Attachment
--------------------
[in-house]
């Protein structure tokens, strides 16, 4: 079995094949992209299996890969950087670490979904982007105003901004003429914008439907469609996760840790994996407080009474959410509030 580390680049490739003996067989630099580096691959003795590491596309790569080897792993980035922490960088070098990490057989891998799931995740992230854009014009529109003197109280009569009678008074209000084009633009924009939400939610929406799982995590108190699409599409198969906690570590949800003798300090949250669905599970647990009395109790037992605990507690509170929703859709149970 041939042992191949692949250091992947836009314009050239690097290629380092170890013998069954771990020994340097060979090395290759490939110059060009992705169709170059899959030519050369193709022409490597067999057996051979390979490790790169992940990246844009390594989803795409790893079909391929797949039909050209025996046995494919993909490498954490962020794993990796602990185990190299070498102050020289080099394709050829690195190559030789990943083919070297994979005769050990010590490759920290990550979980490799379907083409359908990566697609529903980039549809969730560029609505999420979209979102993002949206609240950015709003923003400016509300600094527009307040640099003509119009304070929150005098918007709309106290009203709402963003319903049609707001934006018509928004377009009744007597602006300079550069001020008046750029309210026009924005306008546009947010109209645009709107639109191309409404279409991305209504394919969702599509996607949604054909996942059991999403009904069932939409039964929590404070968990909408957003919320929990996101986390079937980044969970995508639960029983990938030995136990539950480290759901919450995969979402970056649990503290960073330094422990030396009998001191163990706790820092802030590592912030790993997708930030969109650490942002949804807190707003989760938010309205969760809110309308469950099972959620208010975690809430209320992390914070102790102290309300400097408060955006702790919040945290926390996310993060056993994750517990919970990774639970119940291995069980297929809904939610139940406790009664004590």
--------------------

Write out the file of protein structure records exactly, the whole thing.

[in-house]
């Protein structure tokens, strides 16, 4: 079995094949992209299996890969950087670490979904982007105003901004003429914008439907469609996760840790994996407080009474959410509030 580390680049490739003996067989630099580096691959003795590491596309790569080897792993980035922490960088070098990490057989891998799931995740992230854009014009529109003197109280009569009678008074209000084009633009924009939400939610929406799982995590108190699409599409198969906690570590949800003798300090949250669905599970647990009395109790037992605990507690509170929703859709149970 041939042992191949692949250091992947836009314009050239690097290629380092170890013998069954771990020994340097060979090395290759490939110059060009992705169709170059899959030519050369193709022409490597067999057996051979390979490790790169992940990246844009390594989803795409790893079909391929797949039909050209025996046995494919993909490498954490962020794993990796602990185990190299070498102050020289080099394709050829690195190559030789990943083919070297994979005769050990010590490759920290990550979980490799379907083409359908990566697609529903980039549809969730560029609505999420979209979102993002949206609240950015709003923003400016509300600094527009307040640099003509119009304070929150005098918007709309106290009203709402963003319903049609707001934006018509928004377009009744007597602006300079550069001020008046750029309210026009924005306008546009947010109209645009709107639109191309409404279409991305209504394919969702599509996607949604054909996942059991999403009904069932939409039964929590404070968990909408957003919320929990996101986390079937980044969970995508639960029983990938030995136990539950480290759901919450995969979402970056649990503290960073330094422990030396009998001191163990706790820092802030590592912030790993997708930030969109650490942002949804807190707003989760938010309205969760809110309308469950099972959620208010975690809430209320992390914070102790102290309300400097408060955006702790919040945290926390996310993060056993994750517990919970990774639970119940291995069980297929809904939610139940406790009664004590």